The promised land was the goal, but it wasn’t the end game. It was worth dedicating a life for but, ultimately, it wasn’t what life was all about. I need to remind myself of that this morning as I consider Moses coming up short of stepping foot into the land. That even in failure there is glory.
It hit me this morning as I was reading in Numbers 26 and 27. A new generation is being counted. “Not one person on this list had been among those listed in the previous registration taken by Moses and Aaron in the wilderness of Sinai” (26:64 NLT). And while the desert is scattered with the graves of an entire generation who had refused to enter the land out of fear, a few particularly notable “crash-and-burns” are mentioned.
Dathan and Abiram, sons of Eliab, are called out. They “contended against Moses and Aaron in the company of Korah, when they contended against the LORD and the earth opened its mouth and swallowed them up together with Korah” (26:9-10). Then I came across the mention of Aaron’s sons, Nadab and Abihu, who “died when they offered unauthorized fire before the LORD” (26:61). Yeah, they got what they deserved. Who were they to think they could challenge the LORD’s authority or play loose with the LORD’s commandments?
But then I read this in Numbers 27:
The LORD said to Moses, “Go up into this mountain of Abarim and see the land that I have given to the people of Israel. When you have seen it, you also shall be gathered to your people, as your brother Aaron was, because you rebelled against My word in the wilderness of Zin when the congregation quarreled, failing to uphold Me as holy at the waters before their eyes.”
(Numbers 27:12-14 ESV)
Dathan, Abiram, Korah, . . . Nadab, Abihau, . . . Moses. When counting those who would be entering the promised land, these are called out in particular as those who wouldn’t step foot in the land because of their failure. Doesn’t seem right to me that Moses’ name is found in that list of names. But it is a reminder of the holy nature of our God. And of the good news that even when coming up short of the goal, there is grace. And in that grace, even in failure there is glory.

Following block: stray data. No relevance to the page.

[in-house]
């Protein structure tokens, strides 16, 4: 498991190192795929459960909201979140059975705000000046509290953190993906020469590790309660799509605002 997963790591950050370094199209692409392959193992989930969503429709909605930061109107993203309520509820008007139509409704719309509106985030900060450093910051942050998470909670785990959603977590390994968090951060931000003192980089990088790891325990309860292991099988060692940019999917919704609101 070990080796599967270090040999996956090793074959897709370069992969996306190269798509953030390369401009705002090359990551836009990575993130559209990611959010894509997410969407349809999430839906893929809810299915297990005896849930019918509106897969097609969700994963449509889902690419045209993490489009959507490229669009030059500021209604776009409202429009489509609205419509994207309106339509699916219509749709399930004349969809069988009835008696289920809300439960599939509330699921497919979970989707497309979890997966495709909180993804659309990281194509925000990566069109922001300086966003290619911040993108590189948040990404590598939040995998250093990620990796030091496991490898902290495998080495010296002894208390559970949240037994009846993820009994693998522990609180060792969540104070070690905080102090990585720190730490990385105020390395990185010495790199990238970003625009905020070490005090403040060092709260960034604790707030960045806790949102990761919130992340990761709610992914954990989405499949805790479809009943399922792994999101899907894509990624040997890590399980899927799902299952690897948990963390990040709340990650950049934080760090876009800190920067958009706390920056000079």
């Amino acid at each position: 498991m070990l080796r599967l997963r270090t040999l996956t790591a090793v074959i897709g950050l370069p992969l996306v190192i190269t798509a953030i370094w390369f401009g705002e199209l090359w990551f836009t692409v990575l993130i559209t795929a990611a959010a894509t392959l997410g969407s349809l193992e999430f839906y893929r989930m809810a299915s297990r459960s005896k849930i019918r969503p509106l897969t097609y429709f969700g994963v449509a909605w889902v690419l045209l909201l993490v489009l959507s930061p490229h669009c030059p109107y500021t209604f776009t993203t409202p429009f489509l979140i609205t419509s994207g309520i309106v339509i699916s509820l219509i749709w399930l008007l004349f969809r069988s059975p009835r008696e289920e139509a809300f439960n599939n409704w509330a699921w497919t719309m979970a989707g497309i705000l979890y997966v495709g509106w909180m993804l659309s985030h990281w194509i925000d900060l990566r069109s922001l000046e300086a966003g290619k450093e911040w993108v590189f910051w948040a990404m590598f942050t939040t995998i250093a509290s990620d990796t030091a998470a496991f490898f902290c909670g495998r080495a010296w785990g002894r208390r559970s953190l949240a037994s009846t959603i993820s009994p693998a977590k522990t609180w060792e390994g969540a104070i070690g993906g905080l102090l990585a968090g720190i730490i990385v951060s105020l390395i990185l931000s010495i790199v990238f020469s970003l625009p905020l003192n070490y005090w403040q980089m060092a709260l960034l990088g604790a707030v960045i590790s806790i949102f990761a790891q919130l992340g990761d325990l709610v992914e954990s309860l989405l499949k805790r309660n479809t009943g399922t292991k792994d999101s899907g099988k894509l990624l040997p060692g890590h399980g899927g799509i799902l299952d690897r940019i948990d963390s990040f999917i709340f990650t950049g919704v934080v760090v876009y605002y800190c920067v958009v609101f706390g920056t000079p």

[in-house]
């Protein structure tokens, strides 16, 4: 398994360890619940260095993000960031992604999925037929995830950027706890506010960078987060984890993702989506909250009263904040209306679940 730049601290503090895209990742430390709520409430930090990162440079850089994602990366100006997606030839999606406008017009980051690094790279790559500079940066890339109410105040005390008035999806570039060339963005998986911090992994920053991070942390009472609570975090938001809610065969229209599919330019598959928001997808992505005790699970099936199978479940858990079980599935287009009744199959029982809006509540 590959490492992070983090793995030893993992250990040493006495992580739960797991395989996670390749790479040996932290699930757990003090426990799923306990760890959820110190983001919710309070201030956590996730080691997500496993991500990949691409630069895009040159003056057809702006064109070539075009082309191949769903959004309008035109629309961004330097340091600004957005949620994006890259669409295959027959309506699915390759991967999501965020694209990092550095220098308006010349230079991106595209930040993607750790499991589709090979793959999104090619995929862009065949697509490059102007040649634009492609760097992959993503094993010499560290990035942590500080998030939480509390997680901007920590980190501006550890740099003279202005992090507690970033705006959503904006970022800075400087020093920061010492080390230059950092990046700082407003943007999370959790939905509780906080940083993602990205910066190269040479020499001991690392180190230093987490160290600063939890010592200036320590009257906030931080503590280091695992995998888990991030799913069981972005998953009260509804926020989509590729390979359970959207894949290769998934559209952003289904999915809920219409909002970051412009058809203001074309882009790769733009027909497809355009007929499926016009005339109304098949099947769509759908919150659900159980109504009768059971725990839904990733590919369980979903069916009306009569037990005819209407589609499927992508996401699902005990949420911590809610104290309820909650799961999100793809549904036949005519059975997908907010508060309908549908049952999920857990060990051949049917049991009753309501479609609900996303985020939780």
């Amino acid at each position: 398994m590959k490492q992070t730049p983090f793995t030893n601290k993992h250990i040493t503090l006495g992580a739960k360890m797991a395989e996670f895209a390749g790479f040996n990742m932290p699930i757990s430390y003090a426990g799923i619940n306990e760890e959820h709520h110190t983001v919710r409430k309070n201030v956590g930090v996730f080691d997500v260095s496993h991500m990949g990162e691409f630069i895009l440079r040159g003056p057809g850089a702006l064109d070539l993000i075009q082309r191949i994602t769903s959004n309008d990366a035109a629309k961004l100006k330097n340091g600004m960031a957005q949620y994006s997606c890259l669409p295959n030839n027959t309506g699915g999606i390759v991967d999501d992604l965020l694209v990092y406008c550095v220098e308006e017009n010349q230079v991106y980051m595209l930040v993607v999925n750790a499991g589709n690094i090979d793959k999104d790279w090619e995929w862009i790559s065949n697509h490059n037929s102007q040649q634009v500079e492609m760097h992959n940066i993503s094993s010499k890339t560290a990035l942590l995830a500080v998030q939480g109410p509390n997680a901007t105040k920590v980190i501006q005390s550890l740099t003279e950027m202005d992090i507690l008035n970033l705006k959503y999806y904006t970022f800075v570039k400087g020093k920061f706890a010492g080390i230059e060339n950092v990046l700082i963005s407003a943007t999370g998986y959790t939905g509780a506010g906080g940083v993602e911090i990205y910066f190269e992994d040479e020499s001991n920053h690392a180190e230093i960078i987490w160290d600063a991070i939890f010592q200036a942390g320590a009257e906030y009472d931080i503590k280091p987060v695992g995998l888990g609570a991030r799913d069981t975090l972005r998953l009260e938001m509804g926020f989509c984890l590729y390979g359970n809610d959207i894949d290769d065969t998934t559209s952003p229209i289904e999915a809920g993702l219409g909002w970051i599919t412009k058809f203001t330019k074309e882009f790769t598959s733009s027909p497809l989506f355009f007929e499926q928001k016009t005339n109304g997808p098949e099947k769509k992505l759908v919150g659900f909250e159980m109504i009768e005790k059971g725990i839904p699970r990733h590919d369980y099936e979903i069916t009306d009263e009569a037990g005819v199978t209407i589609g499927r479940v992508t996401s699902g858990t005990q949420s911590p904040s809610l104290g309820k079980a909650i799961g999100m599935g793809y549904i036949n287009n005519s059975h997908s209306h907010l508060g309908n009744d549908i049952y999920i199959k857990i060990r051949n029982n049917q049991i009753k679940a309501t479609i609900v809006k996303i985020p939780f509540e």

Moses blew it. No question. God said, “Speak to the rock” and the servant of God, deferring to his sin nature, disobeyed, striking the rock . . . not once but twice. And, in so doing, crossed the line . . . rather, was told he would not cross the line–that he would not be permitted to bring God’s people into the land God had given them (Num. 20:2-12).
How sad. A lifetime of being prepared for a work commissioned of God. Decades spent in the wilderness leading a grumbling hoard to a place of blessing they really didn’t deserve. Having known a relationship with God unlike any other man as he had spoke to God “face to face, as a man speaks to his friend” (Ex. 33:11). And then to come up short. To not make it into the land because of a momentary transgression. To not reach the goal because of stupid frustration and anger. But even in failure there is glory.
For, how did God treat Moses? Not in the same manner He did toward the rebellious sons of Eliab who were swallowed by the earth. Nor like His reaction to the foolish and arrogant boys belonging to Aaron who were consumed by the flames. Instead, despite Moses failure of not upholding God as holy before the people and the associated consequence, God would still be glorified through Moses. It wouldn’t be in God leading Moses into the promised land, but His glory would be known in the manner in which He would bring His faithful follower home.
Then Moses went up from the plains of Moab to Mount Nebo, to the top of Pisgah, which is opposite Jericho. And the LORD showed him all the land . . . , And the LORD said to him, “This is the land of which I swore to Abraham, to Isaac, and to Jacob, ‘I will give it to your offspring.’ I have let you see it with your eyes, but you shall not go over there.” So Moses the servant of the LORD died there in the land of Moab, according to the word of the LORD, and He buried him . . . no one knows the place of his burial to this day.
(Deuteronomy 34:1-6 ESV)
And while Moses didn’t hear, “Well done, good and perfect servant,” I’m pretty sure he heard His LORD and God say something like, “Well done, good and faithful servant.”
God’s provision, to be tendered millennia later on a cross, was sufficient to pay the price for His servant’s failure. God’s goodness, manifest through Jesus, the Son of God, would be known even in Moses’ shortcomings, as God personally escorted Moses through the valley of the shadow of death and into the glorious light of His presence.
Moses’ failure. God’s glory. All because of the nature of a holy, and loving, and gracious, and good, and glorious King. And all because of His finished work on the cross.
Too much to think that even in my trip ups and slip ups, He can be exalted. I don’t think it’s too much to think. Through His great provision and by His abundant grace, even in failure there is glory.
His glory. That’s the end game. Beyond reaching the goal, that’s what life is all about . . . His glory!